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"We wanted to construct a building that was as compact as possible and create a structural design which improves all the lighting conditions of a rather deep and long building. We ended up creating one of the largest buildings which meets the passive-house standard in Europe," Baumschlager Eberle Architects.

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The thermal performance is secured by a 300 mm ROCKWOOL wall insulation keeping the heat of the building in the cladding, which prevents the building from cooling.

Pitched roof: Sonorock® Plus 200 mm
Façade: Fire barriers for the ETICS solution Speedrock® 260 mm
Cellar ceiling: Fixrock® VN 100 mm
Partition walls: Sonorock® 50 mm

Specifications
Roof U-value: 0.11 W/m2K
External wall U-value: 0.14 W/m2K
Foundation U-value: 0.14 W/m2K
Window U-value: 0.79 W/m2K
Heating demand: 11 kWh/m2a
Total energy consumption: 160 kWh/m2a

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Gemeinnützige Bau- und Siedlungsgesellschaft MIGRA GmbH

*(ro-en) project_architect*

P.ARCH Baumschlager Eberle Gartenmann Raab Architects, Team GMI Passive House Engineers, ARWAG Bauträger, Structural engineer ZT Büro Vasko +

OeAD-Gästehaus Molkereistrasse, Vienna, Austria
"We wanted to construct a building that was as compact as possible and create a structural design which improves all the lighting conditions of a rather deep and long building. We ended up creating one of the largest buildings which meets the passive-house standard in Europe," Baumschlager Eberle Architects.

When finished in 2005, the Guest House of the University of Vienna on Molkereistrasse was the largest passive house in the world, with room for more than 800 international students a year.


Cooking and partying while saving energy
Noise, odours and a great deal of pressure on the heating and water supply are the main challenges when building student housing. The architect aimed at optimising the thermal and hygrical comfort using passive measures such as super insulation and optimizing acoustics to reduce noise and odours.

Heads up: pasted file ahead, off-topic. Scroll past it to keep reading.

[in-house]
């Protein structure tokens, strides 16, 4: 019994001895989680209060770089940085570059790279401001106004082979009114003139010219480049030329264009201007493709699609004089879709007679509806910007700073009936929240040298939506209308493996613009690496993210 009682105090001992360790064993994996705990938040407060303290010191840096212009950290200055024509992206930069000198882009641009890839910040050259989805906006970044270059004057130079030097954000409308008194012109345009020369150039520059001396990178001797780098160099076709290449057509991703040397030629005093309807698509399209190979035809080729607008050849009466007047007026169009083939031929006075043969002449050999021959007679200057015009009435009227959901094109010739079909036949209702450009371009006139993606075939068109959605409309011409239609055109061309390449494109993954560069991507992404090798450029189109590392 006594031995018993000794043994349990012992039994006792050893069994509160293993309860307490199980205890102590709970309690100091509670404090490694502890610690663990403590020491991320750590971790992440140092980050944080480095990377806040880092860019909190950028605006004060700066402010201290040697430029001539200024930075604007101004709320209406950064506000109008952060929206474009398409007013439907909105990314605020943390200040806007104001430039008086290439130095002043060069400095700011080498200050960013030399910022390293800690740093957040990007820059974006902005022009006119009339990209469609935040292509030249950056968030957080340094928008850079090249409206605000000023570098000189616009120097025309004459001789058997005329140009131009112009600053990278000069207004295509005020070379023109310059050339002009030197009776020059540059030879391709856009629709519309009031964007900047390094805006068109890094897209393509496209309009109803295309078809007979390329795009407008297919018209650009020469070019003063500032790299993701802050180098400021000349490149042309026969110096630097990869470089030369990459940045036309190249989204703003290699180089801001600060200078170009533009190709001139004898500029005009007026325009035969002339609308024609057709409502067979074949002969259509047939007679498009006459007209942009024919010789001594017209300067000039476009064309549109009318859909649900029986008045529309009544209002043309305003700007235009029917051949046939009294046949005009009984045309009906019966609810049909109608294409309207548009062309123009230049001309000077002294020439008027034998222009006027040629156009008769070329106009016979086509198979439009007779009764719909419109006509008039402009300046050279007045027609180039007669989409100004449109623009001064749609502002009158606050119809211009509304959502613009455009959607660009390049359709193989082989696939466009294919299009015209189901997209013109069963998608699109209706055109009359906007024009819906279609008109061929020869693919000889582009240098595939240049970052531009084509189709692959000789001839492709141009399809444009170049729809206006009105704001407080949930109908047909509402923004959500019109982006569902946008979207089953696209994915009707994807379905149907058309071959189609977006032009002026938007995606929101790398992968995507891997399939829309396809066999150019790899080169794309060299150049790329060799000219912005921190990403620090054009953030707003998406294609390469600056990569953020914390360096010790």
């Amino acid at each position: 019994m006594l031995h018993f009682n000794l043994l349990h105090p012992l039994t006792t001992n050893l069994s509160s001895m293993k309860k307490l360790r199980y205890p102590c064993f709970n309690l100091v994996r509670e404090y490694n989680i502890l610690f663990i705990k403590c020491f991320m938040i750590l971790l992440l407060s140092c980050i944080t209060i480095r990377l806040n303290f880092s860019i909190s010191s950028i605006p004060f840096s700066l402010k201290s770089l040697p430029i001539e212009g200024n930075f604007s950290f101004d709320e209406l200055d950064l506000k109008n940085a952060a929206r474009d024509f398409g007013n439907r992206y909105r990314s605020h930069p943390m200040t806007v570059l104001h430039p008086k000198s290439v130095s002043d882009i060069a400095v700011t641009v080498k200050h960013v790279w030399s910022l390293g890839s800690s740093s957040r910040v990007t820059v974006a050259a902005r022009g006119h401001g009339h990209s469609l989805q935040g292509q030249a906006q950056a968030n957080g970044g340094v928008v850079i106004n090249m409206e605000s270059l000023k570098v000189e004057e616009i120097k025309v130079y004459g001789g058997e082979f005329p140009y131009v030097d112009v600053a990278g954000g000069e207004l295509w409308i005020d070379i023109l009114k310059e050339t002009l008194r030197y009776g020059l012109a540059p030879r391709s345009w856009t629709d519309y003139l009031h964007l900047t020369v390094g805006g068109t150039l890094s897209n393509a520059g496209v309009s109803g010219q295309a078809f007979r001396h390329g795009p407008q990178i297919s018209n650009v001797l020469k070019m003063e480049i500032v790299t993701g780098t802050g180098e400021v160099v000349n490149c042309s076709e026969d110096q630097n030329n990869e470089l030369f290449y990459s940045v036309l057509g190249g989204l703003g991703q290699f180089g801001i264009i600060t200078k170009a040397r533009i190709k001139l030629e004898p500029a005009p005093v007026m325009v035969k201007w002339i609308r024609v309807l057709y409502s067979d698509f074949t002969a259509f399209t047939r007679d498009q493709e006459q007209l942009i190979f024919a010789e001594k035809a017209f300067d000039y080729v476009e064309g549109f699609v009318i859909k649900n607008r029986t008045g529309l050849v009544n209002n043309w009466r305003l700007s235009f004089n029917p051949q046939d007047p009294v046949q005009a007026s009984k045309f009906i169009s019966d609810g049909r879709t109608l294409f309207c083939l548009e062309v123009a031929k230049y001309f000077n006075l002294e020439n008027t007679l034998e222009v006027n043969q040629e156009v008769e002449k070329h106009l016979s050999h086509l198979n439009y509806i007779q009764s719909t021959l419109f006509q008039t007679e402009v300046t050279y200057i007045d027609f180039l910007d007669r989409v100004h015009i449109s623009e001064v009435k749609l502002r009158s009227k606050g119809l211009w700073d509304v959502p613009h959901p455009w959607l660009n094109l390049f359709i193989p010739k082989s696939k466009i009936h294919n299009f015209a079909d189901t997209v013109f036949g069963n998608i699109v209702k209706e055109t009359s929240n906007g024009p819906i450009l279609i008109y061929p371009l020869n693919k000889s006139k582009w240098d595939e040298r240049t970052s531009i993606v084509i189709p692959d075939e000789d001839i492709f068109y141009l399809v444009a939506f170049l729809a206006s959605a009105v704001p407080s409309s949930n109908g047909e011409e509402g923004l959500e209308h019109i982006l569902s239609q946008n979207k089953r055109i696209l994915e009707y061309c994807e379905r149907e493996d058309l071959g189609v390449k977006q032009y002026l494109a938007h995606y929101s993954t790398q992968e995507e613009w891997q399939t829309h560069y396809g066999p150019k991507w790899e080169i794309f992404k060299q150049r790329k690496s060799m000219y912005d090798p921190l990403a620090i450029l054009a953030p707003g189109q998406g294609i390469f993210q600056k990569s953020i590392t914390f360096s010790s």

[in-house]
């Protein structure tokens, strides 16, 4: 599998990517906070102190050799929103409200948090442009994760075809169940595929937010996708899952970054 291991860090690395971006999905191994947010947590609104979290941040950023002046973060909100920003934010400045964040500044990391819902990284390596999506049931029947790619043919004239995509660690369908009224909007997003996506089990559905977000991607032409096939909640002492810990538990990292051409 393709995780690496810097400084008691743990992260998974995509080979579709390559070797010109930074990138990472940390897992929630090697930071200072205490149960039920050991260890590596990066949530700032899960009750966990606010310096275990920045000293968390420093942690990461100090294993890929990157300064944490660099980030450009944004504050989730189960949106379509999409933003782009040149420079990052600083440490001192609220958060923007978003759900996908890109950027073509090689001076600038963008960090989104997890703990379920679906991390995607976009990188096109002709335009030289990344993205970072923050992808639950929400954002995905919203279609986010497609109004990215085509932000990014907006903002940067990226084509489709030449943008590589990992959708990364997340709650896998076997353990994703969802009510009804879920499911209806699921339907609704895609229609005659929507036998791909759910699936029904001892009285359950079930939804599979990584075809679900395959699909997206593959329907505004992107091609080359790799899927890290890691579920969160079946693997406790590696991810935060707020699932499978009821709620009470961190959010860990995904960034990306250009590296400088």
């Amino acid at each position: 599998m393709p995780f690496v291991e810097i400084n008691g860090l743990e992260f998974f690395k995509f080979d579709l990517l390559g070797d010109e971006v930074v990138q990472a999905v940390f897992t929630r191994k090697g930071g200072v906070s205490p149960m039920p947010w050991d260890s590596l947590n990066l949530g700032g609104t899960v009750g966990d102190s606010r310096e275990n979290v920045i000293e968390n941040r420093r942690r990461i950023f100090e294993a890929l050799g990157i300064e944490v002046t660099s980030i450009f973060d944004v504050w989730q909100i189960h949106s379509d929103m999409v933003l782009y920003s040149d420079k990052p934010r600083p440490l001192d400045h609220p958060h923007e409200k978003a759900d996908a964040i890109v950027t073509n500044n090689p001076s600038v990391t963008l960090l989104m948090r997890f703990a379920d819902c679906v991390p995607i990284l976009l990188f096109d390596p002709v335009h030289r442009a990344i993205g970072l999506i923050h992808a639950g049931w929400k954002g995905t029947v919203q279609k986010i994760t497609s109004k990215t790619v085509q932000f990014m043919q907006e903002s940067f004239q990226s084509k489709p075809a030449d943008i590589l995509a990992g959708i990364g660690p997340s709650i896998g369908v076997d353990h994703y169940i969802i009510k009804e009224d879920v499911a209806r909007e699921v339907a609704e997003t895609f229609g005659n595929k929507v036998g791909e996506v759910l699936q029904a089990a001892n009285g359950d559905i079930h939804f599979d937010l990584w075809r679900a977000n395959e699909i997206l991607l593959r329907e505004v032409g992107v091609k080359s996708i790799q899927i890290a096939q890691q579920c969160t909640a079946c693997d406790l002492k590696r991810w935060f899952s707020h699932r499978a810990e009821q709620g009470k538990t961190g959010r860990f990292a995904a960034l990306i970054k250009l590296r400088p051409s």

Gift Siraprom, a former resident says: "Living there from 2005 to 2009 was a very good experience. There was no problem with the noise and I rarely heard anything from the rooms next door. Except, of course, when they had parties."

With its' energy-efficient measurers, the building keeps energy costs to a minimum without reducing living comfort and students can heat and air out their rooms whenever they wish,the architect explains.


Energy efficiency is part of the design
The indoor climate and acoustic comfort are optimized by ROCKWOOL® insulation and the efficient heat recovery from used air inside the building. Combined with solar energy and passive preheating of fresh air, the building is able to maintain its low energy consumption.

"Real energy-efficient measures must be part of the design from the beginning. They cannot be applied later or reduced, if the architecture of today is going to meet the needs of tomorrow," say the architects atBaumschlager Eberle.


A young building in old Vienna
Built in the historic area of Vienna and surrounded by 19th century classical buildings, the student housing fits well into the neighbourhood.

The Baumschlager Eberle architects explain: "Because of its elegance, the massive façade with its classic windows and copper window shutters reflects the Viennese architecture.If all the shutters are closed, you see a smooth shelland the building becomes more of asculpture than a building."

The light shafts penetrate the building from the roof to the ground floor and bring natural light to every part of the building, making it possible to place flats on each side of the corridor.

"In this way,less space is needed AND an interesting shaft of light is brought into the building," the architects explain.


Better than the rest
The Sustainability Monitoring survey of student housing in Vienna from 2008 shows that user satisfaction is extremely high at OeAD Gästhaus. In addition, energy performance and climate protection performance in terms of heating the space and hot water generation are very good compared to other Viennese student housing projects.

The intelligent mechanical and electrical services, including a ventilation system that ensures a constant, regulated exchange of air, result in a reduction of heating requirements per residential unit to 500 hours per year.